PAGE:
Practical application of the IAMB algorithm involves performing a set of statistical decisions using conditional independence tests. In the context of normally distributed variables, these tests are functions of the partial correlation coefficients ρ XY|W between X and Y given W. Here, we used the Fisher’s Z test, which involves a transformation of the linear correlation coefficient and is defined as:
$$ Z\left(X,Y\left|\mathbf{W}\right.\right)=\frac{1}{2}\cdot \sqrt{n-\left|\mathbf{W}\right|-3\cdot } \log \frac{1+{\widehat{\rho}}_{XY\left|\mathbf{W}\right.}}{1-{\widehat{\rho}}_{XY\left|\mathbf{W}\right.}} $$

which has an approximate normal distribution with mean zero and variance 1, i.e., Z(X, Y|W) N(0, 1). After the structure of the network was learned, the estimation of the parameters of the local distributions was performed using maximum likelihood. Since the variables under study are continuous, the causal parameters take the form of regression coefficients. Furthermore, the stability of the structure of the causal networks was evaluated using Jackknife resampling. By leaving out one observation per time from the dataset, we could evaluate the stability of each edge in the original network in terms of presence (binary variable; presence or absence in the resampled network) and direction (three possible outcomes; same direction as the original arrow, opposite direction, or undirected arc). All these analyses were performed using the bnlearn package [26] implemented in the R language/environment [27].


pQTL and eQTL analysis

The first step in this study was to perform a classical whole-genome scan integrating phenotypes with genotypic information (pQTL mapping). We focused on carcass and meat quality traits that were measured on or were directly related to longissimus dorsi (loin) muscle. Three traits, namely loin muscle weight, off-midline 10th-rib backfat thickness (BF10), and average intramuscular fat percentage, showed significant pQTL at 5 % genome-wise significant level. Remarkably, these three significant pQTL mapped to the same genomic region on chromosome 6 (SSC6) of the pig genome (Fig. 2). It is worth noting that the Duroc allele was significantly associated with an increase in backfat thickness and intramuscular fat percentage, reducing at the same time the weight of the loin muscle. Overall, these findings provide some evidence of the existence of a genomic region on SCC6 with additive pleiotropic effects affecting both fat deposition and muscularity.
Fig. 2

Genome scan results for loin muscle weight (red), off-midline 10th-rib backfat thickness (blue), and average intramuscular fat percentage (green). The horizontal line indicates the genome-wise significance level of 5 %

The second step in this study was to perform another QTL mapping but now integrating transcriptional profiling with genotypic data (eQTL mapping). Here, we focused on the genomic region of SCC6 that was significantly associated with the three phenotypic traits discussed above. In this context, seven significant eQTL (FDR \( \le \) 0.20) were detected in this region of the pig genome (Fig. 3). These seven eQTL were associated with the level of expression of the following seven genes: zinc finger protein 24 (ZNF24), aldo-keto reductase family 7, member A2 (AKR7A2), synovial sarcoma, X breakpoint 2 interacting protein (SSX2IP), ets variant 2 (ETV2), small integral membrane protein 12 (SMIM12), peroxisomal biogenesis factor 14 (PEX14), and prostate tumor overexpressed 1 (PTOV1). Genes ZNF24, ETV2, and PEX14 were over-expressed in animals carrying the Duroc allele, while AKR7A2, SSX2IP, SMIM12, and PTOV1 showed higher expression in animals with the Pietrain allele. It is important to note that all these genes are located on SCC6 and hence these seven significant eQTL can be considered as local or cis-eQTL.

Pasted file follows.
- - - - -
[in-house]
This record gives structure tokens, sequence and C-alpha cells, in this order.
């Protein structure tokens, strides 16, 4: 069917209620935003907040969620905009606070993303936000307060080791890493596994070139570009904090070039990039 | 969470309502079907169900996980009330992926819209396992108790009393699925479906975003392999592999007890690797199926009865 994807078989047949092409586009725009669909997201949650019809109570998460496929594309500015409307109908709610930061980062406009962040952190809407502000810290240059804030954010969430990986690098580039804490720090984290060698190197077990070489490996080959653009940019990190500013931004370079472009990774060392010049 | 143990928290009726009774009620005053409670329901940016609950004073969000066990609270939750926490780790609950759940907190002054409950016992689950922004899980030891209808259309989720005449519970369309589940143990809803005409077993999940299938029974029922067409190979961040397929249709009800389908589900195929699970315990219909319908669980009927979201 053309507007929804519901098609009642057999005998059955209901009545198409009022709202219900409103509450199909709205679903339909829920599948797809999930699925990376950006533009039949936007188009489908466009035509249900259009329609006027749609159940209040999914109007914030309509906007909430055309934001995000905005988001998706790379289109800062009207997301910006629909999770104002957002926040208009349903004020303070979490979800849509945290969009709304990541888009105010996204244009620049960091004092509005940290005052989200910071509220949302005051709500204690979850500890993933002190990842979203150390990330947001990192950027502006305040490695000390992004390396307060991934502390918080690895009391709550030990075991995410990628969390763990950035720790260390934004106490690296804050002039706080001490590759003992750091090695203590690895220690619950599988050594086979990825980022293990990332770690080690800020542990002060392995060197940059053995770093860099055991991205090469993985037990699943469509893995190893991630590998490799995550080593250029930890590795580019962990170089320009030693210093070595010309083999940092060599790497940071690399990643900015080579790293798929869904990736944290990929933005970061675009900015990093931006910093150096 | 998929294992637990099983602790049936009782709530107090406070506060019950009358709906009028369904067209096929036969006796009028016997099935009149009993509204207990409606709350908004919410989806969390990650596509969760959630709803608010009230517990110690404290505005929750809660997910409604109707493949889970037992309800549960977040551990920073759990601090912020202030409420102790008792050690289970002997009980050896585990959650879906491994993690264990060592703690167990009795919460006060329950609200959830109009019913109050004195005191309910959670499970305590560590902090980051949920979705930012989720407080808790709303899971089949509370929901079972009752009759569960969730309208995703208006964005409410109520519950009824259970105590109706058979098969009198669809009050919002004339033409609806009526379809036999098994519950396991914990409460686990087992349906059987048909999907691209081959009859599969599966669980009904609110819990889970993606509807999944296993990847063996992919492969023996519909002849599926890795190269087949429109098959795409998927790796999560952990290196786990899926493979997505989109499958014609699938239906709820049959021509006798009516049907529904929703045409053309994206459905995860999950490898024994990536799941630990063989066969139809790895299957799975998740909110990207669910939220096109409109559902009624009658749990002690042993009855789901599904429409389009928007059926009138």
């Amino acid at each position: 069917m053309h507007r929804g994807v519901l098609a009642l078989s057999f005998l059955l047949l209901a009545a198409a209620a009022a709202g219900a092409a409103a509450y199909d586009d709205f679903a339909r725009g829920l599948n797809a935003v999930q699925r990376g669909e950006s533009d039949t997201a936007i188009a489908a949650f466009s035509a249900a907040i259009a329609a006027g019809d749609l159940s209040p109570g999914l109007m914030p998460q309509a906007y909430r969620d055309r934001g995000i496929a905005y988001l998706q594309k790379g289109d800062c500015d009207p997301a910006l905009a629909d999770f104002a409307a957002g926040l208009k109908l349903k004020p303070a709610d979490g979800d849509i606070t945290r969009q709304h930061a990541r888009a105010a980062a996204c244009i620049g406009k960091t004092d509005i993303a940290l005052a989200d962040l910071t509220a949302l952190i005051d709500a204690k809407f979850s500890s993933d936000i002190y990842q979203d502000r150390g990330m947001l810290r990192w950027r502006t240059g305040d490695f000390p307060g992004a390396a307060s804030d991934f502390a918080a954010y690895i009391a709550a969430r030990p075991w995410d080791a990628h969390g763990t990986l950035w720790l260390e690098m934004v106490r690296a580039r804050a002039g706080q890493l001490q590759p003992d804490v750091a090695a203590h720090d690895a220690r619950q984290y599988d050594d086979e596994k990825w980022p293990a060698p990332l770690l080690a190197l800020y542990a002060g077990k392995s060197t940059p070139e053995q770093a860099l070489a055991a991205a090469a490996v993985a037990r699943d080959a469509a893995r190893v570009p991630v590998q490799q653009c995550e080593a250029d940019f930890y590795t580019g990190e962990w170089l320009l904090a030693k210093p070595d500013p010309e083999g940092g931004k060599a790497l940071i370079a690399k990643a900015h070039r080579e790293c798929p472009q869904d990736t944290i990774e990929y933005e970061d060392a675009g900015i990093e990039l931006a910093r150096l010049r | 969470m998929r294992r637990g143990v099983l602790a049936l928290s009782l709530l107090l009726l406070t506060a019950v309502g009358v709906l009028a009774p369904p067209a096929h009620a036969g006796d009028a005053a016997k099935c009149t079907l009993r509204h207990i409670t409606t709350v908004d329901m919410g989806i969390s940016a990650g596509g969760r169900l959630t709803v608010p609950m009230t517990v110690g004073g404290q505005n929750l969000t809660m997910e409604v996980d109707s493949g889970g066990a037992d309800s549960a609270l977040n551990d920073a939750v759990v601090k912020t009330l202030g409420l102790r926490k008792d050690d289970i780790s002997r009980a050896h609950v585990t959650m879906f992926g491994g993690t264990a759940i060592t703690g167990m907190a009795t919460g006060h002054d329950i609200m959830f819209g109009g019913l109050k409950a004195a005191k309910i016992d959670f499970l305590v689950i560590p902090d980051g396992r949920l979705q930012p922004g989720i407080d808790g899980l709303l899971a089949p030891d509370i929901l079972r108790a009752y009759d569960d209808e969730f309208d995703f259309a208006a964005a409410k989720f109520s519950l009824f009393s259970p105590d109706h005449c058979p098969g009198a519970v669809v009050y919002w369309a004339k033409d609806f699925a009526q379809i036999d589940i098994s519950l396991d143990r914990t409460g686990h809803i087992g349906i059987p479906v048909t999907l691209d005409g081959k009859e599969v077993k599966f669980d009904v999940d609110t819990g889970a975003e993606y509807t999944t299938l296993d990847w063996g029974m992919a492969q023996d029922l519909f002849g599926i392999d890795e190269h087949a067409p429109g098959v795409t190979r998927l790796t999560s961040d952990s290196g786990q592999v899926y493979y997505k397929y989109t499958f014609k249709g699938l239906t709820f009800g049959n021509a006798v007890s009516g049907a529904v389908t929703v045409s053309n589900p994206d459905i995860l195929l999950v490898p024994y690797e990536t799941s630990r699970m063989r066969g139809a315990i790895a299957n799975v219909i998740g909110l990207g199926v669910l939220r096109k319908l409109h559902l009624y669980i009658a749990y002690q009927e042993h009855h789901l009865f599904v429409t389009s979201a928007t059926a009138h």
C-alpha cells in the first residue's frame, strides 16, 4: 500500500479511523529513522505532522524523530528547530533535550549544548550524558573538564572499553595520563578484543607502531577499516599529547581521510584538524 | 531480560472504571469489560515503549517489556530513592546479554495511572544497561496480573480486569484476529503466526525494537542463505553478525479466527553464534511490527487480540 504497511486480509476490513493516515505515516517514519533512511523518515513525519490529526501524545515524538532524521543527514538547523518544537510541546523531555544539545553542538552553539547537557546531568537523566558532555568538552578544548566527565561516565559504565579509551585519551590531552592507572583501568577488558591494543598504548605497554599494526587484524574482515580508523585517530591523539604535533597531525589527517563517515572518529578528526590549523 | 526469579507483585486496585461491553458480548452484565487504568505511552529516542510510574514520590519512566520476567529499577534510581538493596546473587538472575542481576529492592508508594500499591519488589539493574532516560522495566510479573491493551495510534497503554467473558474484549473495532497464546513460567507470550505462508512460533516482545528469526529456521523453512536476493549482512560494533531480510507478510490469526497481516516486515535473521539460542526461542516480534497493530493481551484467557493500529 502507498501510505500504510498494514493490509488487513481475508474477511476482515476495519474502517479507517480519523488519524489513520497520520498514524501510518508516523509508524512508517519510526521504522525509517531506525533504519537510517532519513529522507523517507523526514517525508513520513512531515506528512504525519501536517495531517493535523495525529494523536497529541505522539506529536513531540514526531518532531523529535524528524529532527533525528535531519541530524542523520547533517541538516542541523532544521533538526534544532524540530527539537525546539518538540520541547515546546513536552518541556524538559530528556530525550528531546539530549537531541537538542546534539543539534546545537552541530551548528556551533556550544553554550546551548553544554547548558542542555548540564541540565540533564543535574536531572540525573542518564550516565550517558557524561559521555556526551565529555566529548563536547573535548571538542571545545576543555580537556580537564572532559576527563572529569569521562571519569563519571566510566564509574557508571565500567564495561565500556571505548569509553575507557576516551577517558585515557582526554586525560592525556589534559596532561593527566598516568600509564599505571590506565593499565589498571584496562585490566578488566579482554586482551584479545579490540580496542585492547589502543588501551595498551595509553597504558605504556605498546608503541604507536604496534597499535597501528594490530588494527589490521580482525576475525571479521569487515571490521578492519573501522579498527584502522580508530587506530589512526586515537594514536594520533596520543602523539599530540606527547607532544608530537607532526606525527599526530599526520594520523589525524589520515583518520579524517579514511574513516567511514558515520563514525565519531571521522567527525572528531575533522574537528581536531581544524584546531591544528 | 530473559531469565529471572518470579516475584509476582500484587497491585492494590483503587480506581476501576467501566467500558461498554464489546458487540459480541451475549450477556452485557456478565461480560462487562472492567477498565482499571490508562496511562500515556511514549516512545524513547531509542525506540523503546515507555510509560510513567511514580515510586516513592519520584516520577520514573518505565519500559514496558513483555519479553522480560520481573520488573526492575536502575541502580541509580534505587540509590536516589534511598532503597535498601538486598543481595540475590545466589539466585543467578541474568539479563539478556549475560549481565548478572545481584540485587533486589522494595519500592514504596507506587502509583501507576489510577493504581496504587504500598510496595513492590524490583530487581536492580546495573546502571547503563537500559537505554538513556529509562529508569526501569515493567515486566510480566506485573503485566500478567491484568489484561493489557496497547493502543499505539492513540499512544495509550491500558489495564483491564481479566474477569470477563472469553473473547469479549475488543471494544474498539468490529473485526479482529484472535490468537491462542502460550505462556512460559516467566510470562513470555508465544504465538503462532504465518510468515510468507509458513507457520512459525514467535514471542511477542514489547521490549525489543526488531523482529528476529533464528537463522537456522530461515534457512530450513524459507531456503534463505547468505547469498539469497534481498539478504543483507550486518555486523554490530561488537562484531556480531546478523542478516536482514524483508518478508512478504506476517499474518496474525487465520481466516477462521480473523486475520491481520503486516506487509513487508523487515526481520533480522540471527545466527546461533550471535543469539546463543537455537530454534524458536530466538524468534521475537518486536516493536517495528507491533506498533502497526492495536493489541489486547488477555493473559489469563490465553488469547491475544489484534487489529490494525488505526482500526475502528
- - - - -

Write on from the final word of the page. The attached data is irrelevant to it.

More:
Fig. 3

Genome scan results for seven expression traits that show significant eQTL on chromosome 6 (SSC6). The horizontal line indicates P-value = 1.9 × 10−5 (FDR ≤ 0.20). All these genes are located on SCC6 and hence these seven significant eQTL can be considered as local or cis-eQTL

Causal networks

The pQTL and eQTL analyses showed that there are at least three phenotypic traits and seven different gene expression traits significantly associated with the same genomic region on SCC6 of the pig genome. In order to decipher potential causal links among these variables, the IAMB algorithm (efficient constraint-based algorithm based on the inductive causation algorithm) in conjunction with Fisher’s Z test to assess for conditional independence (α = 0.05) were used to infer the functional relationships involving these 10 phenotypic and expression traits. In particular, the causal structural learning was performed using adjusted phenotypic and expression traits (i.e., corrected by systematic effects), and the most significant genetic marker located in this region. Interestingly, without using any prior information, the IAMB algorithm could reconstruct a partially directed acyclic graph with only three undirected edges (Fig. 4a). In this sense, the links between the genetic marker (labeled as @Chr6.139) and AKR7A2, between SMIM12 and AKR7A2, and between PTOV1 and SMIM12 remained unresolved (i.e. undirected). Now, using as prior knowledge that the undirected link between the genotype and AKR7A2 should be set as @Chr6.139 → AKR7A2 (i.e., genotype may have a causal effect on the gene expression but not the opposite), then the algorithm could reconstruct a fully directed acyclic graph (Fig. 4b). Remarkably, based on the causal graphical model, the genetic marker is marginally associated (through direct and indirect paths) with all the other variables, i.e., phenotypic and expression traits. These findings completely agree with our previous pQTL and eQTL results. In addition, even though the genotype is directly linked to one phenotype (@Chr6.139  → FAT), in general the graphical causal model indicated that the effects of the genotype on the phenotypes are mediated by the expression of several genes.